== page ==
At the Colorado Family History Expo, Bernie Gracey, an exec with Pitney-Bowes and an eager genealogist, applied some interested research cliches his quest for his own genealogy:
- “somehow related”–people in the near geographic area are usually somehow related. Their spatial relationships are visible and their family relationships can be determined if you find the TRUTH out there.
- “follow the money”–a study of the local and regional economics applied to your own family members reveals their blood and marriage relationships. Chains of property title have a pedigree base.
- “closer to each other” are “more related than others who live farther apart.” This geographical pattern is actually an axiom–ignore it at your pedigree peril.
- “collateral research”–don’t get caught in the surname trap. Collateral relatives provide the key to identifying the grandparents.
- “alphabetized census”–wipes out the spatial distances, and thus the relationships between the neighbors. This is especially true for mountain valleys, where people persist in the same localities and neighborhoods for long periods of time.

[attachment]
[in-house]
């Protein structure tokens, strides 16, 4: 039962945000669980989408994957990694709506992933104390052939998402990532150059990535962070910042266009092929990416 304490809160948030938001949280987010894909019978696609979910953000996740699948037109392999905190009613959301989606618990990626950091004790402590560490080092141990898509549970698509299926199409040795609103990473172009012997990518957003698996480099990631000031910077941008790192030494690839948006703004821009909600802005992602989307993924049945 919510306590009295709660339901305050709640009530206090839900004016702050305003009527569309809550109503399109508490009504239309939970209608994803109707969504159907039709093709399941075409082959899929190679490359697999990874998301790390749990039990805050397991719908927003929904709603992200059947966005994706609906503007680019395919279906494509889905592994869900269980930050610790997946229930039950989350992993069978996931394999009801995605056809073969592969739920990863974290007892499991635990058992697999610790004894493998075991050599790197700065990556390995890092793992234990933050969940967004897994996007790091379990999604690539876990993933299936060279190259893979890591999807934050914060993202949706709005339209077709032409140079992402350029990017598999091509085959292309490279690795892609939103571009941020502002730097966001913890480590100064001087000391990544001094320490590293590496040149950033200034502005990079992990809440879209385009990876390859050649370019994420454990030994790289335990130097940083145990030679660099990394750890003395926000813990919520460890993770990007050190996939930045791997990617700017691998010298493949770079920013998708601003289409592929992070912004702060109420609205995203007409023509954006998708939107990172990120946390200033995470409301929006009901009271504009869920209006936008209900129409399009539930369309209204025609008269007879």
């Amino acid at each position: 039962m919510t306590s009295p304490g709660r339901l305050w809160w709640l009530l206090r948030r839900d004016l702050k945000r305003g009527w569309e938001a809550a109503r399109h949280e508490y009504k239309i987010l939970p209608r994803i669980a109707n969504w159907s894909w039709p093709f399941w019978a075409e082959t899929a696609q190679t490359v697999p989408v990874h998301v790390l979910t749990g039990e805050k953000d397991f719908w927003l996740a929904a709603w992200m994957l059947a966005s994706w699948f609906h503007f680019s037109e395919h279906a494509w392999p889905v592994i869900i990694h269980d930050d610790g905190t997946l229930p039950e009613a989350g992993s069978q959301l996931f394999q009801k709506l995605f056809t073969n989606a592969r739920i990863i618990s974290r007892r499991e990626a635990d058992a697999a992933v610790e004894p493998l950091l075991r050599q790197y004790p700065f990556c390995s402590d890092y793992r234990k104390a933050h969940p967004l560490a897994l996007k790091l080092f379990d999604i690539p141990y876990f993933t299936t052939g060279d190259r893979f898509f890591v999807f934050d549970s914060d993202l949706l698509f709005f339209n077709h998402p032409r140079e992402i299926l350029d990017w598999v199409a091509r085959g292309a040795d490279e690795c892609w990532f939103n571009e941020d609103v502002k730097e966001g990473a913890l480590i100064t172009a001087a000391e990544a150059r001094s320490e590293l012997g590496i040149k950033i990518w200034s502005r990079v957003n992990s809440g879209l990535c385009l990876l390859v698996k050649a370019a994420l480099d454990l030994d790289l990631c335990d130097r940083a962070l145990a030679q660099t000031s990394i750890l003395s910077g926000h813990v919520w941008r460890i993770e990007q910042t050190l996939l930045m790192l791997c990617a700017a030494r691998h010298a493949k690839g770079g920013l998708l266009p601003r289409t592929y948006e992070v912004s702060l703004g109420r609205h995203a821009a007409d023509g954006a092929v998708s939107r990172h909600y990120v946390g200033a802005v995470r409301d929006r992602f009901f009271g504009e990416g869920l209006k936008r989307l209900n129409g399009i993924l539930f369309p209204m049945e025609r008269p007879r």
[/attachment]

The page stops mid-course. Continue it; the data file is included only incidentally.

- “cultural geography” and “demography”–population from the same villages in Europe are most likely to settle in the same neighborhoods in America. Migrants tend to move in with their relatives from their past. Remember, the first work force is usually the relatives.
Gracy demonstrated these truisms on his own family–Italians who moved into Manhattan. He can even name the streets where Italians of specific origins lived near their kin. Naples on Canal Street, Sicily and Palermo on Stanton Street.
Almost every east coast city has “Little Italy” and “Little Russia” and “Little Poland.” His advice was to go back again and again to the Census. Review the people on the same page, the surrounding pages. Study them and check them all out.
Hint: you can’t pop in and pop out using online census indexes with their linked images. You will do much better finding your relatives if you study each household carefully–naming patterns and migrations, who lives with whom, etc. Your favorite genealogist, Arlene Eakle
PS You can follow me on Twitter. And now on Facebook. No reason to be in dark about my whereabouts and my focus. I plan to use both these Social Networking tools to find the other 4% I’m searching for. And to locate the family Bibles preserved out there by relatives I don’t yet know. Join me…